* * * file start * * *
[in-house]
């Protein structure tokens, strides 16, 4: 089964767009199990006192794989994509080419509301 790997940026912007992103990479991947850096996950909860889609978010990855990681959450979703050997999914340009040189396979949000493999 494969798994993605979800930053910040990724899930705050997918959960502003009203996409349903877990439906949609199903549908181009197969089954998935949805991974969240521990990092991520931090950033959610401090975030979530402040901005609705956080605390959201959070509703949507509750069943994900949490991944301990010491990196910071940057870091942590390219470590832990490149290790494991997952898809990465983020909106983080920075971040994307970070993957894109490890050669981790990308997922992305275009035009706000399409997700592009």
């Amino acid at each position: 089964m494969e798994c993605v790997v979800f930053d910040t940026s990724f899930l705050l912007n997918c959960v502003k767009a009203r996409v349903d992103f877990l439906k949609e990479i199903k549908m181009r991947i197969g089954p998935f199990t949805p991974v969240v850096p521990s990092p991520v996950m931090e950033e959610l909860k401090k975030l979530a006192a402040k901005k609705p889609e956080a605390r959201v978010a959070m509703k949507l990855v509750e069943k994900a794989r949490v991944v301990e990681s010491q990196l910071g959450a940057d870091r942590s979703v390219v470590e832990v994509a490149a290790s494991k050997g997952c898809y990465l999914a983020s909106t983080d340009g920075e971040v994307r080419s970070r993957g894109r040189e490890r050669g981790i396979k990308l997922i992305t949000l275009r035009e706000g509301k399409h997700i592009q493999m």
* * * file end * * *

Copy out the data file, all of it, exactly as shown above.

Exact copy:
[in-house]
């Protein structure tokens, strides 16, 4: 089964767009199990006192794989994509080419509301 790997940026912007992103990479991947850096996950909860889609978010990855990681959450979703050997999914340009040189396979949000493999 494969798994993605979800930053910040990724899930705050997918959960502003009203996409349903877990439906949609199903549908181009197969089954998935949805991974969240521990990092991520931090950033959610401090975030979530402040901005609705956080605390959201959070509703949507509750069943994900949490991944301990010491990196910071940057870091942590390219470590832990490149290790494991997952898809990465983020909106983080920075971040994307970070993957894109490890050669981790990308997922992305275009035009706000399409997700592009």
């Amino acid at each position: 089964m494969e798994c993605v790997v979800f930053d910040t940026s990724f899930l705050l912007n997918c959960v502003k767009a009203r996409v349903d992103f877990l439906k949609e990479i199903k549908m181009r991947i197969g089954p998935f199990t949805p991974v969240v850096p521990s990092p991520v996950m931090e950033e959610l909860k401090k975030l979530a006192a402040k901005k609705p889609e956080a605390r959201v978010a959070m509703k949507l990855v509750e069943k994900a794989r949490v991944v301990e990681s010491q990196l910071g959450a940057d870091r942590s979703v390219v470590e832990v994509a490149a290790s494991k050997g997952c898809y990465l999914a983020s909106t983080d340009g920075e971040v994307r080419s970070r993957g894109r040189e490890r050669g981790i396979k990308l997922i992305t949000l275009r035009e706000g509301k399409h997700i592009q493999m």